Father of Youth, Who Died in Hyderpora Encounter, Files Plea for Son’s Body
The writ petition was filed in Jammu & Kashmir and Ladakh High Court after an SIT probe.
On Thursday, 30 December, father of Amir Magray, who died in the Hyderpora encounter on 15 November, filed a writ petition seeking his son’s body and stating that he was innocent.
The police have returned the bodies of two civilians to the respective families, but did not do the same with Amir’s body, saying that he was an associate of the Pakistani militant also killed in the encounter.
Amir’s father, Mohammad Latief filed the petition two days after a probe by the Special Investigation Team of J&K Police, that said that Amir was a militant.
According to the probe, Amir who was a youth from Ramban district in Jammu Division, was closely associated with the foreign terrorist, Bilal Bhai, who was neutralised by the forces.
The police said that Amir Magray, had been killed in the crossfire as they were being used as human shields by the terrorist.
“Mohammad Altaf Bhat (building owner) and Amir were killed in the crossfire with security forces as they were used as a human shield by the foreign terrorist. It is substantiated by the fact the Altaf fell (after being hit by bullets) outside the door, while Amir had managed to run few more steps and the foreign terrorist’s body was found 83 feet away,” DIG Singh told PTI.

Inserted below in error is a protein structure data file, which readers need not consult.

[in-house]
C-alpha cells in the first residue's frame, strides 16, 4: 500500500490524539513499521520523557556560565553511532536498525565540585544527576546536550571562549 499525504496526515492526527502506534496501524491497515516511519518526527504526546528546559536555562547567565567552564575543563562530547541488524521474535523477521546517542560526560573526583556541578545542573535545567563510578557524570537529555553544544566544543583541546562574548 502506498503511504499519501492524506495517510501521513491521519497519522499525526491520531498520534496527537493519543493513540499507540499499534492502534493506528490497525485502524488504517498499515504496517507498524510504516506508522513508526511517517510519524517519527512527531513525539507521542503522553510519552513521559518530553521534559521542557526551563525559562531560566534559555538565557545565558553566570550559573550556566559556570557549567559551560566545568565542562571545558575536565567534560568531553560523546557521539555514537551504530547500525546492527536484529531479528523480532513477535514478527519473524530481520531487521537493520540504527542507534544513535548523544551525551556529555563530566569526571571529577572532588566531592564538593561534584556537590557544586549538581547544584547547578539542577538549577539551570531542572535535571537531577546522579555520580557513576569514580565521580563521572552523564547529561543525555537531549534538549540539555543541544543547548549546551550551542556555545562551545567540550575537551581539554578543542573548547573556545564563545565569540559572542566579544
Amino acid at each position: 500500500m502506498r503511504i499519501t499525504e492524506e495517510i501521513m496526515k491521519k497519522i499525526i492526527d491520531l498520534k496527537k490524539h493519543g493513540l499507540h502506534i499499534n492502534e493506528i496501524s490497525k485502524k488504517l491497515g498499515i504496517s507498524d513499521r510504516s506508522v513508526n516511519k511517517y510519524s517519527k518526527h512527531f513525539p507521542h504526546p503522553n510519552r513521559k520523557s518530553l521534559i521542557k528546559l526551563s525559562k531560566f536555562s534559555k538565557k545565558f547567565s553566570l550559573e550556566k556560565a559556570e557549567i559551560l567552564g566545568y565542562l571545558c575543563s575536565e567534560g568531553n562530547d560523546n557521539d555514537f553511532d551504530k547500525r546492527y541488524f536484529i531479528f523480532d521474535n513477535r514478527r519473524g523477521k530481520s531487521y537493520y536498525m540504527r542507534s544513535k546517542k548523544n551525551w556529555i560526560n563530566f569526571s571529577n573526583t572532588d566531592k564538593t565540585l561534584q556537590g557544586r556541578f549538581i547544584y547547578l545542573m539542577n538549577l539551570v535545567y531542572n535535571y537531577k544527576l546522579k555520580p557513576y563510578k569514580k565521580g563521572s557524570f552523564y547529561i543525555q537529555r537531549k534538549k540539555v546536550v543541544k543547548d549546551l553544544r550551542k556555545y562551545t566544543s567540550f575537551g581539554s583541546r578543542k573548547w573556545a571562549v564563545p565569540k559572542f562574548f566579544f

The Petition by Amir's Father
Amir’s father stated in the petition, “…being close to Amir, the petitioner knew everything good and bad about him, thus can state on oath that his son was never involved in any anti-national activities or was associated with any such outfit that conspires to bring harm to the nation.”
Latief invoked Article 21 of the Constitution, which includes the right to a decent burial as per religious ceremonies and rules. He added that his son worked as a civilian volunteer with the Army and helped curb militancy in Gool Singaldan area.
Latief said in the petition that Amir was groomed in an 'atmosphere of patriotism', and associating him to terrorism is not justified, and would also discourage those who are fighting terrorism.
He added that he has remained vulnerable to attacks because of his son's work as a civilian volunteer, because of which security had been provided to the family.
Latief referred to the return of the bodies of the other two killed in the encounter, the building owner and a doctor, who Amir worked for as an office peon.
He pleaded in his appeal that the exhumation needs to be done early so as to save it from getting fully decomposed.
(With inputs from The Indian Express)
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